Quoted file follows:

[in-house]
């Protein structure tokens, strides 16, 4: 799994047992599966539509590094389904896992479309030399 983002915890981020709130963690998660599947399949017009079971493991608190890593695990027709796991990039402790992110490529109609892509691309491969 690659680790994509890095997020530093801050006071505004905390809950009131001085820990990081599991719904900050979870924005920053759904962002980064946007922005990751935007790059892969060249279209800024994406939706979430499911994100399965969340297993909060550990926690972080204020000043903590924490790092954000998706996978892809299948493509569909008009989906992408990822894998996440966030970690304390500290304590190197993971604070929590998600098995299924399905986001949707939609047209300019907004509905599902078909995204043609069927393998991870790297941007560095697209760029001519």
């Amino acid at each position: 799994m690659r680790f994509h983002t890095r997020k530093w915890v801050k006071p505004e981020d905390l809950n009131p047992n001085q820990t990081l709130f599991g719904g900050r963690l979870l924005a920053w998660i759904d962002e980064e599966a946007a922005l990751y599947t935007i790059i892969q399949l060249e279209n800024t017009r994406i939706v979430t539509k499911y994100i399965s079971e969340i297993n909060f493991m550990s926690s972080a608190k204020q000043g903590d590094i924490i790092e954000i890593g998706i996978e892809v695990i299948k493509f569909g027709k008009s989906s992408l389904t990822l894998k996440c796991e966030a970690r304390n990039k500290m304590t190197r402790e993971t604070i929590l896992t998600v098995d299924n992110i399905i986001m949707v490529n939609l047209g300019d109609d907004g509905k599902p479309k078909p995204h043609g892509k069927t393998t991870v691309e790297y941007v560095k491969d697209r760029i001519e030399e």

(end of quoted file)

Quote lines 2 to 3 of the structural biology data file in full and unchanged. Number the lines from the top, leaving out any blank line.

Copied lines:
């Protein structure tokens, strides 16, 4: 799994047992599966539509590094389904896992479309030399 983002915890981020709130963690998660599947399949017009079971493991608190890593695990027709796991990039402790992110490529109609892509691309491969 690659680790994509890095997020530093801050006071505004905390809950009131001085820990990081599991719904900050979870924005920053759904962002980064946007922005990751935007790059892969060249279209800024994406939706979430499911994100399965969340297993909060550990926690972080204020000043903590924490790092954000998706996978892809299948493509569909008009989906992408990822894998996440966030970690304390500290304590190197993971604070929590998600098995299924399905986001949707939609047209300019907004509905599902078909995204043609069927393998991870790297941007560095697209760029001519």
């Amino acid at each position: 799994m690659r680790f994509h983002t890095r997020k530093w915890v801050k006071p505004e981020d905390l809950n009131p047992n001085q820990t990081l709130f599991g719904g900050r963690l979870l924005a920053w998660i759904d962002e980064e599966a946007a922005l990751y599947t935007i790059i892969q399949l060249e279209n800024t017009r994406i939706v979430t539509k499911y994100i399965s079971e969340i297993n909060f493991m550990s926690s972080a608190k204020q000043g903590d590094i924490i790092e954000i890593g998706i996978e892809v695990i299948k493509f569909g027709k008009s989906s992408l389904t990822l894998k996440c796991e966030a970690r304390n990039k500290m304590t190197r402790e993971t604070i929590l896992t998600v098995d299924n992110i399905i986001m949707v490529n939609l047209g300019d109609d907004g509905k599902p479309k078909p995204h043609g892509k069927t393998t991870v691309e790297y941007v560095k491969d697209r760029i001519e030399e």